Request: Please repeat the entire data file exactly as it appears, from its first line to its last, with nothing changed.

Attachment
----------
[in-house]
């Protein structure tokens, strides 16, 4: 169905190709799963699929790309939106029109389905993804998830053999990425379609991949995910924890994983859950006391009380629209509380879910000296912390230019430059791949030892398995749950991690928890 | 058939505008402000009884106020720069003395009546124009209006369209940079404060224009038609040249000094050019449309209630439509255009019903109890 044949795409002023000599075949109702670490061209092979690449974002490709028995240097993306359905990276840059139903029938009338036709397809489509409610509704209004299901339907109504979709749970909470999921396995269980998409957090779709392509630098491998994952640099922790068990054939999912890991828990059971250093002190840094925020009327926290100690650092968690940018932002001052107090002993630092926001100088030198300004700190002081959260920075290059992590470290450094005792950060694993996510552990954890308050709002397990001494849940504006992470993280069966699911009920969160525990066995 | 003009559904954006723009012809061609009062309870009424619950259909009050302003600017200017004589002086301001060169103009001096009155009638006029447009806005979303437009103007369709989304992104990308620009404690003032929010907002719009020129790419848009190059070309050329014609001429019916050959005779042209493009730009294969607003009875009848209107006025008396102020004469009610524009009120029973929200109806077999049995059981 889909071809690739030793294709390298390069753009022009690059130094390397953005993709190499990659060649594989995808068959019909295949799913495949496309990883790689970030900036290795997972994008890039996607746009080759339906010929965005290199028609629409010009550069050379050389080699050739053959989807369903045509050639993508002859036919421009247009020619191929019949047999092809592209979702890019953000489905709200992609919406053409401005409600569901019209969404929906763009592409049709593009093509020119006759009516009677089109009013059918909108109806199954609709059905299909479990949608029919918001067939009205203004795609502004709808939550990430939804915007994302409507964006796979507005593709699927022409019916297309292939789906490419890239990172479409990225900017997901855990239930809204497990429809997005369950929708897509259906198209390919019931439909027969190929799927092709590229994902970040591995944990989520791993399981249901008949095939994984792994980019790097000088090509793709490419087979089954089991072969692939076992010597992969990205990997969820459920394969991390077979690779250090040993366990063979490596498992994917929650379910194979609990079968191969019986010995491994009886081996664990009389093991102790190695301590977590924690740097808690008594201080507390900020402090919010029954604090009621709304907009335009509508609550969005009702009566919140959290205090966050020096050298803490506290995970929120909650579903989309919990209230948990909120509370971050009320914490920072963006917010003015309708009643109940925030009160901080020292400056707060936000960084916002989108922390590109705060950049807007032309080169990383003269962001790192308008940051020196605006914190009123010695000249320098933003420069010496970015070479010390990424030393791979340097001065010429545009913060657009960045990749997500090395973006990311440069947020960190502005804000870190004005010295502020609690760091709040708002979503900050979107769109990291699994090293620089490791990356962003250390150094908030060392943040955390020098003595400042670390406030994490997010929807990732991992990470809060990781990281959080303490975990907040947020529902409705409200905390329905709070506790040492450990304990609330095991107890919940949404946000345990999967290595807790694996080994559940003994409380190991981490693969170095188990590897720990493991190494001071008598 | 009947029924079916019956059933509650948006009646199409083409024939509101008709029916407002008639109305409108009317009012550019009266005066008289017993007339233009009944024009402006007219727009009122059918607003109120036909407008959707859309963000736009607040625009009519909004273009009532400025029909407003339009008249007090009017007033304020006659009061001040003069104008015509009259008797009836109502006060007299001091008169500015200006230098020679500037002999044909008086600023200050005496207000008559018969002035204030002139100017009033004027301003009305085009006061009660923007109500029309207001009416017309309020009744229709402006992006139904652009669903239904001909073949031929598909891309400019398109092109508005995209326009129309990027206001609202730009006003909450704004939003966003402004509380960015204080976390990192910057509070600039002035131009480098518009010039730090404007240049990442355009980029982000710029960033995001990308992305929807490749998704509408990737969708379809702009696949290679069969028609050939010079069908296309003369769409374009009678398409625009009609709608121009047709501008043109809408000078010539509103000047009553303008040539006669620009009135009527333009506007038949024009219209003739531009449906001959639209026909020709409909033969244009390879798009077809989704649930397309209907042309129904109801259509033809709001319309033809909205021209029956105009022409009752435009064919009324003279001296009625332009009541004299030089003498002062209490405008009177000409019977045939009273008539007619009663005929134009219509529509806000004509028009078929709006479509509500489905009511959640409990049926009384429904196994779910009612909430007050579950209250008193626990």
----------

[in-house]
């Protein structure tokens, strides 16, 4: 169905190709799963699929790309939106029109389905993804998830053999990425379609991949995910924890994983859950006391009380629209509380879910000296912390230019430059791949030892398995749950991690928890 | 058939505008402000009884106020720069003395009546124009209006369209940079404060224009038609040249000094050019449309209630439509255009019903109890 044949795409002023000599075949109702670490061209092979690449974002490709028995240097993306359905990276840059139903029938009338036709397809489509409610509704209004299901339907109504979709749970909470999921396995269980998409957090779709392509630098491998994952640099922790068990054939999912890991828990059971250093002190840094925020009327926290100690650092968690940018932002001052107090002993630092926001100088030198300004700190002081959260920075290059992590470290450094005792950060694993996510552990954890308050709002397990001494849940504006992470993280069966699911009920969160525990066995 | 003009559904954006723009012809061609009062309870009424619950259909009050302003600017200017004589002086301001060169103009001096009155009638006029447009806005979303437009103007369709989304992104990308620009404690003032929010907002719009020129790419848009190059070309050329014609001429019916050959005779042209493009730009294969607003009875009848209107006025008396102020004469009610524009009120029973929200109806077999049995059981 889909071809690739030793294709390298390069753009022009690059130094390397953005993709190499990659060649594989995808068959019909295949799913495949496309990883790689970030900036290795997972994008890039996607746009080759339906010929965005290199028609629409010009550069050379050389080699050739053959989807369903045509050639993508002859036919421009247009020619191929019949047999092809592209979702890019953000489905709200992609919406053409401005409600569901019209969404929906763009592409049709593009093509020119006759009516009677089109009013059918909108109806199954609709059905299909479990949608029919918001067939009205203004795609502004709808939550990430939804915007994302409507964006796979507005593709699927022409019916297309292939789906490419890239990172479409990225900017997901855990239930809204497990429809997005369950929708897509259906198209390919019931439909027969190929799927092709590229994902970040591995944990989520791993399981249901008949095939994984792994980019790097000088090509793709490419087979089954089991072969692939076992010597992969990205990997969820459920394969991390077979690779250090040993366990063979490596498992994917929650379910194979609990079968191969019986010995491994009886081996664990009389093991102790190695301590977590924690740097808690008594201080507390900020402090919010029954604090009621709304907009335009509508609550969005009702009566919140959290205090966050020096050298803490506290995970929120909650579903989309919990209230948990909120509370971050009320914490920072963006917010003015309708009643109940925030009160901080020292400056707060936000960084916002989108922390590109705060950049807007032309080169990383003269962001790192308008940051020196605006914190009123010695000249320098933003420069010496970015070479010390990424030393791979340097001065010429545009913060657009960045990749997500090395973006990311440069947020960190502005804000870190004005010295502020609690760091709040708002979503900050979107769109990291699994090293620089490791990356962003250390150094908030060392943040955390020098003595400042670390406030994490997010929807990732991992990470809060990781990281959080303490975990907040947020529902409705409200905390329905709070506790040492450990304990609330095991107890919940949404946000345990999967290595807790694996080994559940003994409380190991981490693969170095188990590897720990493991190494001071008598 | 009947029924079916019956059933509650948006009646199409083409024939509101008709029916407002008639109305409108009317009012550019009266005066008289017993007339233009009944024009402006007219727009009122059918607003109120036909407008959707859309963000736009607040625009009519909004273009009532400025029909407003339009008249007090009017007033304020006659009061001040003069104008015509009259008797009836109502006060007299001091008169500015200006230098020679500037002999044909008086600023200050005496207000008559018969002035204030002139100017009033004027301003009305085009006061009660923007109500029309207001009416017309309020009744229709402006992006139904652009669903239904001909073949031929598909891309400019398109092109508005995209326009129309990027206001609202730009006003909450704004939003966003402004509380960015204080976390990192910057509070600039002035131009480098518009010039730090404007240049990442355009980029982000710029960033995001990308992305929807490749998704509408990737969708379809702009696949290679069969028609050939010079069908296309003369769409374009009678398409625009009609709608121009047709501008043109809408000078010539509103000047009553303008040539006669620009009135009527333009506007038949024009219209003739531009449906001959639209026909020709409909033969244009390879798009077809989704649930397309209907042309129904109801259509033809709001319309033809909205021209029956105009022409009752435009064919009324003279001296009625332009009541004299030089003498002062209490405008009177000409019977045939009273008539007619009663005929134009219509529509806000004509028009078929709006479509509500489905009511959640409990049926009384429904196994779910009612909430007050579950209250008193626990």